Django tips: Hacking FreeComment
Django’s bundled comments application (found in
django.contrib.comments) is incredibly useful; it gives you a nice, out-of-the-box system for adding comments to any site. But, if you look at it closely, really feels more like two applications:
Commentmodel and its helpers, which only allows registered user accounts to post comments.
FreeCommentmodel and its helpers, which allows anyone at all to post comments.
The first one — based around
Comment — is much more complex by far, and includes pretty much everything World Online has ever needed for its various news and community sites: reviews, ratings, attached images, reputation over time, flagging of potentially bad content, user bans and groups of moderators who can remove comments. Explaining everything it can do would take several extremely long articles.
The second one — based around
FreeComment — is extremely simple, and doesn’t have all the fancy bells and whistles of its big brother; its model is a heavily distilled set of fields, and it mostly just lives to attach basic comment objects to any bit of content you throw at it. There are plenty of use cases where this is ideal, since lots of sites don’t need or want all of the features and administrative overhead that come with the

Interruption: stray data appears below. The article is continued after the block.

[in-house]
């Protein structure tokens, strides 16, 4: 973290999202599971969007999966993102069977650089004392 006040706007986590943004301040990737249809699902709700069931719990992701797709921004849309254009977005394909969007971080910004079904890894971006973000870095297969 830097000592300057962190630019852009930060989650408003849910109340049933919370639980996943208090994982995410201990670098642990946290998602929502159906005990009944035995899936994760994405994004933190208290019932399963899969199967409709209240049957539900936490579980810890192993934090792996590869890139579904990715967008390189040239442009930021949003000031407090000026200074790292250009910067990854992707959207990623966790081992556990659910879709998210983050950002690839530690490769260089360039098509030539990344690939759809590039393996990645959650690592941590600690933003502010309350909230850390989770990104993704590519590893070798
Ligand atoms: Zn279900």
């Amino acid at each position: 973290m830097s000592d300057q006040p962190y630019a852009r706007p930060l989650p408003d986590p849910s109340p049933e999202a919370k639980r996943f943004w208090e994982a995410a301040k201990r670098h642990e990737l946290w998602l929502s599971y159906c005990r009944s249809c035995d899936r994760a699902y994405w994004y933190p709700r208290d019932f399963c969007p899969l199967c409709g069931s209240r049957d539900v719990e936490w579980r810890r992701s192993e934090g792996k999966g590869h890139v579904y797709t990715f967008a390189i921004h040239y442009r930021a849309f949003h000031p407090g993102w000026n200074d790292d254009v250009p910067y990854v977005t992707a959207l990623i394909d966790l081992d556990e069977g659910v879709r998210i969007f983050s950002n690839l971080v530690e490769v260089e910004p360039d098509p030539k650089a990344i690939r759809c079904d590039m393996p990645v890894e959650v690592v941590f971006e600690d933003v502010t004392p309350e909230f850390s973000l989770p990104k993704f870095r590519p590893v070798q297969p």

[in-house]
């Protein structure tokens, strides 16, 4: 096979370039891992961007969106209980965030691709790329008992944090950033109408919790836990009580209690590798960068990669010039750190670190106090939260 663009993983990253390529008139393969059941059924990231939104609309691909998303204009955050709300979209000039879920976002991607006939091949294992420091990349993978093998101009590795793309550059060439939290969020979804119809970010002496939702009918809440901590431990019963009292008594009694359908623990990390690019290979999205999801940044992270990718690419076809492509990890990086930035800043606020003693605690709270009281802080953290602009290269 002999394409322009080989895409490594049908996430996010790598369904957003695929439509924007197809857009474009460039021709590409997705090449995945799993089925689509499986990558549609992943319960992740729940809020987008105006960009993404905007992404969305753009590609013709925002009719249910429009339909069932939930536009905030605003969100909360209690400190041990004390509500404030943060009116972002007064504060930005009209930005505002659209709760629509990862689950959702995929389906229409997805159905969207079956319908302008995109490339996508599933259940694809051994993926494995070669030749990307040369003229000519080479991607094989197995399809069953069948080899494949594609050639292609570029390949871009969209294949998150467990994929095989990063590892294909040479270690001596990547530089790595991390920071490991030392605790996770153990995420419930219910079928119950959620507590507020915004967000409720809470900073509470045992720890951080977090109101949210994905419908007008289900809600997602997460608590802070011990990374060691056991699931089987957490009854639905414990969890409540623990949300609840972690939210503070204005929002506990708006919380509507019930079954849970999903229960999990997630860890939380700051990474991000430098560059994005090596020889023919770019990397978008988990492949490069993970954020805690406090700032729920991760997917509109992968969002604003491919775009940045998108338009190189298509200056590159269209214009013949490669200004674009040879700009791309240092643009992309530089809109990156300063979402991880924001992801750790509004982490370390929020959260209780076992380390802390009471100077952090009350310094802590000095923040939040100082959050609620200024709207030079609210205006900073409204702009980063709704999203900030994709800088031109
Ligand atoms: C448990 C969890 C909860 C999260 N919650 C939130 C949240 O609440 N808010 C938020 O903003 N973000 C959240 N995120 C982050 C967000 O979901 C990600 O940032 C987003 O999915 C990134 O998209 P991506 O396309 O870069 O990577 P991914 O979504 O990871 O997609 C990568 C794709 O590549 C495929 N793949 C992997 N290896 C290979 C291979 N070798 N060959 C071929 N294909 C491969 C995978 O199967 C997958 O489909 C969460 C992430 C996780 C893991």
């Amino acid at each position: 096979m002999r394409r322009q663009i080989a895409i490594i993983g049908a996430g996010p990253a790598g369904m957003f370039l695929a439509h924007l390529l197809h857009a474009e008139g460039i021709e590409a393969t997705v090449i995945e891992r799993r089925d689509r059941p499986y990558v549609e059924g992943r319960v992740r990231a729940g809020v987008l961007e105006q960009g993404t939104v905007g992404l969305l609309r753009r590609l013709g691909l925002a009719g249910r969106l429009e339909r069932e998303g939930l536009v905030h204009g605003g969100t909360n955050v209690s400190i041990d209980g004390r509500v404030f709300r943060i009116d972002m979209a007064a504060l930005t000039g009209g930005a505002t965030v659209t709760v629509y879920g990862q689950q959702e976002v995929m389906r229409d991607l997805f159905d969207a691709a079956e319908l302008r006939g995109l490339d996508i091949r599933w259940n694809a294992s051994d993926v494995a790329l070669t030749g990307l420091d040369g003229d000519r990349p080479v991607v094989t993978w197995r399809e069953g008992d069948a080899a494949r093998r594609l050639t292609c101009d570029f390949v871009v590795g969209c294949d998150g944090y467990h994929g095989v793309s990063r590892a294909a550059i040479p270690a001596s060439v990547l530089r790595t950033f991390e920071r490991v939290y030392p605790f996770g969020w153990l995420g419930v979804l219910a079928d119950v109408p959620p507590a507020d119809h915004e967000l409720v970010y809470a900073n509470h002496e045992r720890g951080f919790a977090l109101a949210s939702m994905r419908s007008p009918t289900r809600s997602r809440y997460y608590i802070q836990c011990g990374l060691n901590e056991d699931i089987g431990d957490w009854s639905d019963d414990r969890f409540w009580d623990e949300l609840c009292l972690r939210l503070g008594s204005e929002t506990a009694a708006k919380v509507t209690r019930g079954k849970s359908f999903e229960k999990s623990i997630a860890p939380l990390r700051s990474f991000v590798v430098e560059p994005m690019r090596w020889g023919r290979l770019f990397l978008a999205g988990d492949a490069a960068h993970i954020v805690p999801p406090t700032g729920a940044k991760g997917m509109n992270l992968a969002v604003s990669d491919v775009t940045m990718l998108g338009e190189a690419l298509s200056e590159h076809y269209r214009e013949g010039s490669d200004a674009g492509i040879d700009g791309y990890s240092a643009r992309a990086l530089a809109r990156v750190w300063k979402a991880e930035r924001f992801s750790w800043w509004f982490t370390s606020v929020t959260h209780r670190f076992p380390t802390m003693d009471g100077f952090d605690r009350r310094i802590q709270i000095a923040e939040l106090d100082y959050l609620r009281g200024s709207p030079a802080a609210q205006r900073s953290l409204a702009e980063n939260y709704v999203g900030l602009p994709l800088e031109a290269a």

Comment model and the simplicity makes
FreeComment pretty easy to understand; a simple one-page tutorial suffices to explain most of the things you’ll need to know to use it.
But then there are cases which fall somewhere in between: for example, if you want to allow anyone to comment without needing an account, but want a little more flexibility in controlling and filtering the comments that get posted and displayed.
Some of that flexibility is baked in, if you know how to use it, but some of it isn’t; in this article I’ll be walking through some tricks you can do with comments, and some modifications you can make to the
FreeComment-based system to get some useful extra functionality.
Warning! Some of what I cover here is going to require you to make changes to the code in your copy of Django, which may cause hassles when upgrading or restrict your interoperability with any code that assumes a pristine copy of
django.contrib.comments. Think things through and weigh your options carefully before you try any of this on a production application.